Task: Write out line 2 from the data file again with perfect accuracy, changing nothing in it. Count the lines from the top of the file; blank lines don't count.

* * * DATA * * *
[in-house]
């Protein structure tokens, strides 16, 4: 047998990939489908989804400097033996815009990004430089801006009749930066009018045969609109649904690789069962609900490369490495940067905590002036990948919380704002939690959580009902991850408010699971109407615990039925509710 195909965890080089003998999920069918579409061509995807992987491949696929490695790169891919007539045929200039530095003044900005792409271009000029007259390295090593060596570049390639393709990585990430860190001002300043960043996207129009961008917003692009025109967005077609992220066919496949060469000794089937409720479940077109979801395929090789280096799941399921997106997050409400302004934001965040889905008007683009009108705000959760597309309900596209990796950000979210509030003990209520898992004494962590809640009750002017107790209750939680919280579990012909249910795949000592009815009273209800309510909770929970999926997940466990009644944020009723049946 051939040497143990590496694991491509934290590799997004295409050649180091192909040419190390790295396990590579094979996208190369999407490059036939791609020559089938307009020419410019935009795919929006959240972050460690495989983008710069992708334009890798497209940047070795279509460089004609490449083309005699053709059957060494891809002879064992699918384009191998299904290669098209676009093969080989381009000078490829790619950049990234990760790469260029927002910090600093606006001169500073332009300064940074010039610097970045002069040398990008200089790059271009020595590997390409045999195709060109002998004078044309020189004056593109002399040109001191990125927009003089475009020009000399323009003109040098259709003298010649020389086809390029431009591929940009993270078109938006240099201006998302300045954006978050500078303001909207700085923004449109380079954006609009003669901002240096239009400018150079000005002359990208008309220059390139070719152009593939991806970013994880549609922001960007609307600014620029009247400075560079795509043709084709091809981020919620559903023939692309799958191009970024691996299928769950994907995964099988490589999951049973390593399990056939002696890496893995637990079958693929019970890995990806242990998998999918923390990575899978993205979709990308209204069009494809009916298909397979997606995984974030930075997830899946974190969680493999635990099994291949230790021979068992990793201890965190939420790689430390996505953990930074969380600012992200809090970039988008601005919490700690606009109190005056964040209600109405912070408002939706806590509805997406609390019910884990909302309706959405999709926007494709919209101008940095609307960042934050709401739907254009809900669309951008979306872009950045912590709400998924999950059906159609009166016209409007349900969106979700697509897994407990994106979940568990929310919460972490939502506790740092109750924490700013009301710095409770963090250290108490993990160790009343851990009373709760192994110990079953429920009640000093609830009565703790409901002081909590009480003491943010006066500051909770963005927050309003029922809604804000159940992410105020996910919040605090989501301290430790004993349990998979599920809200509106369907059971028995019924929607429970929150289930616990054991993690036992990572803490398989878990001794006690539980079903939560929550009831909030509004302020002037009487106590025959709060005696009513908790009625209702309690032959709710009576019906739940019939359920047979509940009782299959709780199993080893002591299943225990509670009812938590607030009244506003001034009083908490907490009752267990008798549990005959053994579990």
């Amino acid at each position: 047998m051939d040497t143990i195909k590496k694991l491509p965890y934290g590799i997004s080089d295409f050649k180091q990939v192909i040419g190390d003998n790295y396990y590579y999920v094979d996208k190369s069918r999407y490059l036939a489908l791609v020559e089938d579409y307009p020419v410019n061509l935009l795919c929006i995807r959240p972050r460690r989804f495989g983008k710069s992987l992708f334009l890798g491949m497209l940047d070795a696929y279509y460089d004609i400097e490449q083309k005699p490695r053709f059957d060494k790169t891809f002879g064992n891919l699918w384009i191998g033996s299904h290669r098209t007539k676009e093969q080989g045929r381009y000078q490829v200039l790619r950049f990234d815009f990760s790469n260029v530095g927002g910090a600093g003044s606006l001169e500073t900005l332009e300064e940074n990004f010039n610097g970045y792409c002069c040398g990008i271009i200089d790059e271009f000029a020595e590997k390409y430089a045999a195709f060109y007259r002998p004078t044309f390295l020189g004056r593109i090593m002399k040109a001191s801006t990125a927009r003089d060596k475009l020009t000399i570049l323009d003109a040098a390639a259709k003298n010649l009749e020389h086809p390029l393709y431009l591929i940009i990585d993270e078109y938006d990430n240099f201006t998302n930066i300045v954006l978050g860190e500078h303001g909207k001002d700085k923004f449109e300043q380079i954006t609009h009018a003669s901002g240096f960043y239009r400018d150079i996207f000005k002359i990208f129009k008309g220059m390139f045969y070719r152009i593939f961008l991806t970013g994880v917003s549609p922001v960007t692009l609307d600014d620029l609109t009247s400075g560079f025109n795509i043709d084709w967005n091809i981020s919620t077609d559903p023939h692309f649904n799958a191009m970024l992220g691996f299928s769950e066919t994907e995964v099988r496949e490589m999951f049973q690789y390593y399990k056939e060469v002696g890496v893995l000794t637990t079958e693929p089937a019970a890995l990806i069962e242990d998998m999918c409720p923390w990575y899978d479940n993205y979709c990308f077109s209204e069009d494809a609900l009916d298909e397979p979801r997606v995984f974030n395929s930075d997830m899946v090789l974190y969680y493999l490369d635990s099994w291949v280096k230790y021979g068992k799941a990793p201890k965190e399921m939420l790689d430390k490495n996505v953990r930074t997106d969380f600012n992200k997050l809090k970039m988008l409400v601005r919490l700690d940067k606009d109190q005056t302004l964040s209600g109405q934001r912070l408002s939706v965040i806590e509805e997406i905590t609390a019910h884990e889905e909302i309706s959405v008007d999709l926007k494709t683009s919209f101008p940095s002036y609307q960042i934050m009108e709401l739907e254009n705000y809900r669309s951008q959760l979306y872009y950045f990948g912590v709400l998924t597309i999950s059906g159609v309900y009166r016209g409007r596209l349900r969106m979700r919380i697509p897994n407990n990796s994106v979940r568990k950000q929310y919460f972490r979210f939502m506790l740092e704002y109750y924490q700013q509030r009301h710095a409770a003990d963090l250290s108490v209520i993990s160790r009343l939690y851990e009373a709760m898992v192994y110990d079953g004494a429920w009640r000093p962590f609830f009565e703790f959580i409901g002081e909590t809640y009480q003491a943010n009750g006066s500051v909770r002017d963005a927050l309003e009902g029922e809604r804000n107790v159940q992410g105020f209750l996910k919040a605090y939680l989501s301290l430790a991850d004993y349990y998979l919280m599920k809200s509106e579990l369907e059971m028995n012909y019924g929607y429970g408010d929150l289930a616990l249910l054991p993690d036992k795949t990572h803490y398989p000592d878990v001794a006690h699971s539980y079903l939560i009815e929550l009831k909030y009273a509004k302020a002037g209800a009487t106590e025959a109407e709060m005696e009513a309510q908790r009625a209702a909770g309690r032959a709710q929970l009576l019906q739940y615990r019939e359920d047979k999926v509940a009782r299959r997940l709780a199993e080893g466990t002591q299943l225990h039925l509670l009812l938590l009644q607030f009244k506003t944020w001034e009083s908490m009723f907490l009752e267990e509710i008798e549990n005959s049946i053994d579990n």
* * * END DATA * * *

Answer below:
């Protein structure tokens, strides 16, 4: 047998990939489908989804400097033996815009990004430089801006009749930066009018045969609109649904690789069962609900490369490495940067905590002036990948919380704002939690959580009902991850408010699971109407615990039925509710 195909965890080089003998999920069918579409061509995807992987491949696929490695790169891919007539045929200039530095003044900005792409271009000029007259390295090593060596570049390639393709990585990430860190001002300043960043996207129009961008917003692009025109967005077609992220066919496949060469000794089937409720479940077109979801395929090789280096799941399921997106997050409400302004934001965040889905008007683009009108705000959760597309309900596209990796950000979210509030003990209520898992004494962590809640009750002017107790209750939680919280579990012909249910795949000592009815009273209800309510909770929970999926997940466990009644944020009723049946 051939040497143990590496694991491509934290590799997004295409050649180091192909040419190390790295396990590579094979996208190369999407490059036939791609020559089938307009020419410019935009795919929006959240972050460690495989983008710069992708334009890798497209940047070795279509460089004609490449083309005699053709059957060494891809002879064992699918384009191998299904290669098209676009093969080989381009000078490829790619950049990234990760790469260029927002910090600093606006001169500073332009300064940074010039610097970045002069040398990008200089790059271009020595590997390409045999195709060109002998004078044309020189004056593109002399040109001191990125927009003089475009020009000399323009003109040098259709003298010649020389086809390029431009591929940009993270078109938006240099201006998302300045954006978050500078303001909207700085923004449109380079954006609009003669901002240096239009400018150079000005002359990208008309220059390139070719152009593939991806970013994880549609922001960007609307600014620029009247400075560079795509043709084709091809981020919620559903023939692309799958191009970024691996299928769950994907995964099988490589999951049973390593399990056939002696890496893995637990079958693929019970890995990806242990998998999918923390990575899978993205979709990308209204069009494809009916298909397979997606995984974030930075997830899946974190969680493999635990099994291949230790021979068992990793201890965190939420790689430390996505953990930074969380600012992200809090970039988008601005919490700690606009109190005056964040209600109405912070408002939706806590509805997406609390019910884990909302309706959405999709926007494709919209101008940095609307960042934050709401739907254009809900669309951008979306872009950045912590709400998924999950059906159609009166016209409007349900969106979700697509897994407990994106979940568990929310919460972490939502506790740092109750924490700013009301710095409770963090250290108490993990160790009343851990009373709760192994110990079953429920009640000093609830009565703790409901002081909590009480003491943010006066500051909770963005927050309003029922809604804000159940992410105020996910919040605090989501301290430790004993349990998979599920809200509106369907059971028995019924929607429970929150289930616990054991993690036992990572803490398989878990001794006690539980079903939560929550009831909030509004302020002037009487106590025959709060005696009513908790009625209702309690032959709710009576019906739940019939359920047979509940009782299959709780199993080893002591299943225990509670009812938590607030009244506003001034009083908490907490009752267990008798549990005959053994579990």